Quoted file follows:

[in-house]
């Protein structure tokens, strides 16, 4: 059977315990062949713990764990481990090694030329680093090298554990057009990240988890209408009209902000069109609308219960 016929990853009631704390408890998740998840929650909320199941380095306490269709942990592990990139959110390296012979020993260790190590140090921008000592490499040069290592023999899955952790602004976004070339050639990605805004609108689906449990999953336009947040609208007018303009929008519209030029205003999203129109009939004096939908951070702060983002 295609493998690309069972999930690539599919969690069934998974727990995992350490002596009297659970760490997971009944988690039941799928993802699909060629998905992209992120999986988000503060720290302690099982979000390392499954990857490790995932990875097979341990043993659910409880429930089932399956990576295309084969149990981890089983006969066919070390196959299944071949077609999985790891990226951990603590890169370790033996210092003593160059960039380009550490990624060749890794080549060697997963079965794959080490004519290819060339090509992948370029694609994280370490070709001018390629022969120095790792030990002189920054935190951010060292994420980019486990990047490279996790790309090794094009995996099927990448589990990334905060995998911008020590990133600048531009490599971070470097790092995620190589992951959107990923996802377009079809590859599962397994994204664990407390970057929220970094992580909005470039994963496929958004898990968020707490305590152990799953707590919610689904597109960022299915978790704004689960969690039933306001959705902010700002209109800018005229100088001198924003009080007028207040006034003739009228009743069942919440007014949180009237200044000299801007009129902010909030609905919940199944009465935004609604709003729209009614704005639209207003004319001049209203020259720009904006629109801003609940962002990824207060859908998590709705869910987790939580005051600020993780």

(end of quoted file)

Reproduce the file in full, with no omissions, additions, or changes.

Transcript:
[in-house]
């Protein structure tokens, strides 16, 4: 059977315990062949713990764990481990090694030329680093090298554990057009990240988890209408009209902000069109609308219960 016929990853009631704390408890998740998840929650909320199941380095306490269709942990592990990139959110390296012979020993260790190590140090921008000592490499040069290592023999899955952790602004976004070339050639990605805004609108689906449990999953336009947040609208007018303009929008519209030029205003999203129109009939004096939908951070702060983002 295609493998690309069972999930690539599919969690069934998974727990995992350490002596009297659970760490997971009944988690039941799928993802699909060629998905992209992120999986988000503060720290302690099982979000390392499954990857490790995932990875097979341990043993659910409880429930089932399956990576295309084969149990981890089983006969066919070390196959299944071949077609999985790891990226951990603590890169370790033996210092003593160059960039380009550490990624060749890794080549060697997963079965794959080490004519290819060339090509992948370029694609994280370490070709001018390629022969120095790792030990002189920054935190951010060292994420980019486990990047490279996790790309090794094009995996099927990448589990990334905060995998911008020590990133600048531009490599971070470097790092995620190589992951959107990923996802377009079809590859599962397994994204664990407390970057929220970094992580909005470039994963496929958004898990968020707490305590152990799953707590919610689904597109960022299915978790704004689960969690039933306001959705902010700002209109800018005229100088001198924003009080007028207040006034003739009228009743069942919440007014949180009237200044000299801007009129902010909030609905919940199944009465935004609604709003729209009614704005639209207003004319001049209203020259720009904006629109801003609940962002990824207060859908998590709705869910987790939580005051600020993780």